It’s difficult, afterwards, to know how to process such a conversation. I took down 2500 words of frantically-typed quotes and impressions, and no number of framing paragraphs I conjure will do those words justice. The conversation can’t be analysed, repackaged into a thousand words and tied with a red bow without this acute sense of absence. Nothing I write will encompass the way the crowd responded to Barry’s tearful and moving rendition of his writing, or the passion, kindness and gentleness in the way Donna and Dianne discussed their work as the art of creating “soft places for people to fall”. A transcript may better serve, but it loses the power of voice and expression. Written speech alone can’t communicate the quiet, awed hush in the room as the guest speakers read aloud the creativity that inspired them and the creativity inspired by their experiences.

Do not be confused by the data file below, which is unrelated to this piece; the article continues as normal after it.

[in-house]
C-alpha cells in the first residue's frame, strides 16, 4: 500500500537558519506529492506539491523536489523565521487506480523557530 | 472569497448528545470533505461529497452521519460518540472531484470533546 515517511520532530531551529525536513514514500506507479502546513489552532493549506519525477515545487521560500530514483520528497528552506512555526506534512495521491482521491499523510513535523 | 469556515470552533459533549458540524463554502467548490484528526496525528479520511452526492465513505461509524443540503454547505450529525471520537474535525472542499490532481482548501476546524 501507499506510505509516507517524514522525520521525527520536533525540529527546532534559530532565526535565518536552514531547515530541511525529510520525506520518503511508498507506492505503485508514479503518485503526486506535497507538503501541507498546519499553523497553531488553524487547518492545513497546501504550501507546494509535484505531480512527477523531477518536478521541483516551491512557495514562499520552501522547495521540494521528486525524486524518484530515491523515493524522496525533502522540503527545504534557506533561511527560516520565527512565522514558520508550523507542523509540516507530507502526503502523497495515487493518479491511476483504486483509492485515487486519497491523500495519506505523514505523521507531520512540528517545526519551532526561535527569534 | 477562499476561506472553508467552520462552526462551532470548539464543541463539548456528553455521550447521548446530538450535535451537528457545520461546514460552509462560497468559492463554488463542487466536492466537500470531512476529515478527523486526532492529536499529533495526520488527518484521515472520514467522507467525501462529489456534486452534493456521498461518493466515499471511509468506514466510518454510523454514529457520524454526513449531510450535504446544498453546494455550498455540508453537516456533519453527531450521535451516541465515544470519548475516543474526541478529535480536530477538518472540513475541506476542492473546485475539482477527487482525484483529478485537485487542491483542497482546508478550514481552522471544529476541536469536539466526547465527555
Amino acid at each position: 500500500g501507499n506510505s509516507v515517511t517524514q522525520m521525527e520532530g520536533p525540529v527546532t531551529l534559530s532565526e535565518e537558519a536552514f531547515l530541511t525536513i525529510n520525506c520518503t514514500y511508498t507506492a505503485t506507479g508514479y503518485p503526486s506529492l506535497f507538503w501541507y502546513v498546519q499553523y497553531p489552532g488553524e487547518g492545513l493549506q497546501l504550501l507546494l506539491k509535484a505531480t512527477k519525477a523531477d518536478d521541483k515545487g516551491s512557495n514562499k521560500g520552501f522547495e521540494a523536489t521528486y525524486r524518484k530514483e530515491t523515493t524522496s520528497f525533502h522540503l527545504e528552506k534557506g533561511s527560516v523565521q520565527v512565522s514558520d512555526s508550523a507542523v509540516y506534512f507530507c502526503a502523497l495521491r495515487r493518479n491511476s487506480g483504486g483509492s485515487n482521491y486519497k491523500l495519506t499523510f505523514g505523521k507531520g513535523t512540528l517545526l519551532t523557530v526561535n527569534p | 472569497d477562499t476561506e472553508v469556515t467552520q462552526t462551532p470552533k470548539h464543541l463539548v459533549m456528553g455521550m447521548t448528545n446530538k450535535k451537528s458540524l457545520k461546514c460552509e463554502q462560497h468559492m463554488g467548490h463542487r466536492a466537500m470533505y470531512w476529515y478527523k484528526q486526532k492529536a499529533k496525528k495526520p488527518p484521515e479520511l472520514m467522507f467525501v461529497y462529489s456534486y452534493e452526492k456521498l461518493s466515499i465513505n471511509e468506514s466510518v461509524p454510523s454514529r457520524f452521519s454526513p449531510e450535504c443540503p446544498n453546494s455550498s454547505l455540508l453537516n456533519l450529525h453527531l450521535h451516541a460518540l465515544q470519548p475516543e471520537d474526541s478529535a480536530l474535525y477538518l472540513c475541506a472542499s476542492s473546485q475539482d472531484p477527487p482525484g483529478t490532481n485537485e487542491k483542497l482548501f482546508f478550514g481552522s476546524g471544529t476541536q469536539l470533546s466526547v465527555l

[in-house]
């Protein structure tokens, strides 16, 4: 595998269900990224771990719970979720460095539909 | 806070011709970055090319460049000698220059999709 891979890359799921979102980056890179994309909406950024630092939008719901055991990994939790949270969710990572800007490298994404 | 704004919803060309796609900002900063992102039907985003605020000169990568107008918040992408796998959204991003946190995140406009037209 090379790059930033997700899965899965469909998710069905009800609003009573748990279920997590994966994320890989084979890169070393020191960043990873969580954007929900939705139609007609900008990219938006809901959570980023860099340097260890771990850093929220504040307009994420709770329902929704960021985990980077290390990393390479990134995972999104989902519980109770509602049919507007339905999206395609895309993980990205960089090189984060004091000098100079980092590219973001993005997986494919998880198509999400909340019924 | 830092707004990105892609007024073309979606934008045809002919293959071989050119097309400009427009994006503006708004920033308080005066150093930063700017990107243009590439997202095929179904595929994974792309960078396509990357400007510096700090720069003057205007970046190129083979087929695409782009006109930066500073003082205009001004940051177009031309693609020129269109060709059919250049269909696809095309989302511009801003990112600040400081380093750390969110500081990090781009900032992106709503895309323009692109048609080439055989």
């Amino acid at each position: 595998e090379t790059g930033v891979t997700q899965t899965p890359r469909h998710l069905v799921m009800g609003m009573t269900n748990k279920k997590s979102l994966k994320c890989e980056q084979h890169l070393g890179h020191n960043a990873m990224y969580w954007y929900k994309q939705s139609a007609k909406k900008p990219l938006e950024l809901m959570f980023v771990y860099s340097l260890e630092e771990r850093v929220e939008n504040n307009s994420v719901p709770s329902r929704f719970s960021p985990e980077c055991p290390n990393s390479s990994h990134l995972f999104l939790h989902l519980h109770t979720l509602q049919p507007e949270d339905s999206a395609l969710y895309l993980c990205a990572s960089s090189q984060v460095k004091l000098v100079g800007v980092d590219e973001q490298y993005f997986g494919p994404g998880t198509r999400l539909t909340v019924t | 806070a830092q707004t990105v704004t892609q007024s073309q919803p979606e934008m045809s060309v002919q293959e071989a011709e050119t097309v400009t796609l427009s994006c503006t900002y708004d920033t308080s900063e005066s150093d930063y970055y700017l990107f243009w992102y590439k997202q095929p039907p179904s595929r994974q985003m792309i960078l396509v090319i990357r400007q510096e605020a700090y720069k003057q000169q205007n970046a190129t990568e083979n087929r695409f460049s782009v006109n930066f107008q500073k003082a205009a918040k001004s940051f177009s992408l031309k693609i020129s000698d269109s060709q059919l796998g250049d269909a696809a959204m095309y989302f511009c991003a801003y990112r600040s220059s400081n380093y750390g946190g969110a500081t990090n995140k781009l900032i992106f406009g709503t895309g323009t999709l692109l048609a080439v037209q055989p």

I’m left, as I search for that red bow of conclusion, to think about what drove our guest speakers to dare the stage and talk that night.

In different ways, Barry, Dianne and Donna wore their hearts on their sleeves. They risked, and they won the love, gratitude and admiration of everyone who heard their vulnerable, powerful honesty. Not all of us have experienced suicidal ideation, but most of us recall a moment where we looked up at the universe with the just-realised power to say no more. We may not be able to step into Barry, Dianne or Donna’s shoes, but we recognise that their footprints are not so dissimilar from our own. In no place did that feel more true than at the Twilight School.